St Martin’s Cathedral (Flemish: Sint-Maartenskathedraal), also called St Martin’s Church (Sint-Maartenskerk), is a church and former cathedral in the city of Ypres. It was a cathedral and the seat of the former diocese of Ypres from 1561 to 1801, and is still commonly referred to as such. It is among the tallest buildings in Belgium at 102m (335ft) tall.

Corner of Square leading to the Cloth Hall, Ieper

Construction started on the church in 1230, and was finished in 1370. There had previously been a Romanesque church in the area, dating from the 10th or 11th century.

Side of Cathedral

After the 1801 Concordat between Napoléon and Pope Pius VII, Ypres was incorporated into the diocese of Ghent and Saint Martin’s lost its status as a cathedral. As with many former cathedrals (pro-Cathedrals), it is often still referred to as a cathedral by locals.

Main entrance to St Martin’s Cathedral, Ieper

It suffered heavy damage during the Great War. Subsequently (1922–1930) the ruin was cleared and the church was entirely rebuilt following the original plans, although the tower was built with a higher spire than the original.

St Martin’s Cathedral

Cornelius Jansen, the father of the theological movement Jansenism, was Bishop of Ypres from 1635 to 1638. He is buried in the cathedral. Count Robert III of Flanders, popularly known as The Lion of Flanders, is also buried there.

St Martin’s Cathedral, Ieper

Because a funeral Mass was about to start and the bell was tolling as we arrived at the church, it was not officially open for visits. But joining a short queue at the main entrance and going into the Cathedral we paid our respects to the deceased whose remains were resting in a coffin at the back of the church, then remained standing at the doors to say a few prayers whilst taking in the vast interior. This seems to be a local custom. The mourners and undertaker must have wondered who we were gatecrashing a funeral….!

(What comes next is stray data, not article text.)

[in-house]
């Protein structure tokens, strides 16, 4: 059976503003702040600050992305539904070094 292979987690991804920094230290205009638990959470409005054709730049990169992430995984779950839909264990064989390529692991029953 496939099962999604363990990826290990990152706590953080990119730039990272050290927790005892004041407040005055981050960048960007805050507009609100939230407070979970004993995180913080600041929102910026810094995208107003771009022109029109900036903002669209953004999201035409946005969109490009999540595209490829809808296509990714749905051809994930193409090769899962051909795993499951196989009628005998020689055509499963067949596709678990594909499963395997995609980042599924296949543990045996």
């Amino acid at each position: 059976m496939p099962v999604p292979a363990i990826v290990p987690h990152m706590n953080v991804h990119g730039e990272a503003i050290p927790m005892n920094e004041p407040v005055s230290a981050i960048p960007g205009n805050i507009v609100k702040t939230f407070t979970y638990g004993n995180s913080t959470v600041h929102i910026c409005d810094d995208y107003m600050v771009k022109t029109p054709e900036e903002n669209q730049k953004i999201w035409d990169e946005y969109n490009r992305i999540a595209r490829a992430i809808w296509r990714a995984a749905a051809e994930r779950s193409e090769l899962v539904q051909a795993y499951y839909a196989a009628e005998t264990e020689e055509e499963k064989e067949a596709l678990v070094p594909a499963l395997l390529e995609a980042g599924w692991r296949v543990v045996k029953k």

ST GEORGE’S: IRISH LINKS

Campbell College plaque

Seat covers with badges of different Regiments including Royal Inniskilling Fusiliers

Window with Campbell College plaque alongside

Memorial window North Irish Horse

Memorial window with regimental badges

Wreath for Royal Dublin Fusiliers

Memorial window Capt Thomas O’Donel MC from Newport Co. Mayo

ST GEORGE’S, IEPER

Baptismal font at St George’s Church Ieper

St George’s is an Anglican Church within the Church of England’s Diocese in Europe. The Diocesan Bishop is the Lord Bishop of Gibraltar in Europe who shares his responsibilities with the Suffragan Bishop in Europe.

St George’s is a Pilgrimage Church for the many thousands of people who visit the World War One sites of the Ypres Salient Battlefields. There is a small resident congregation who live in Ypres and surrounding area of Belgium and Lille in northern France.

St George’s Church Ieper

Figure of a ‘Tommy’ among the pews

Here the congregation offer Christian worship and prayer in the Anglican tradition to be ‘still in the presence of the Lord’ in a place filled with the memorials of stained glass, brass and stone, to those who fought for peace and justice, who gave their lives for their country in two World Wars.

The Church welcomes tourists. pilgrims and school students from many countries, churches and world faiths. The pastors are committed to ecumenical partnerships working together with fellow Christians.

Exterior wall of St George’s Church Ieper

Memorial for British Army 1914 commander Field Marshal French

The team minister to the British Community, the Commonwealth War Graves Commission, and to all who enter the Church.

Memorial crosses and wreaths at St George’s Church Ieper

The Church gives Christian burial to the recovered remains of soldiers of the Great War (1914—1918), some known. others known only to God. The Church is a house of God and a place of remembrance.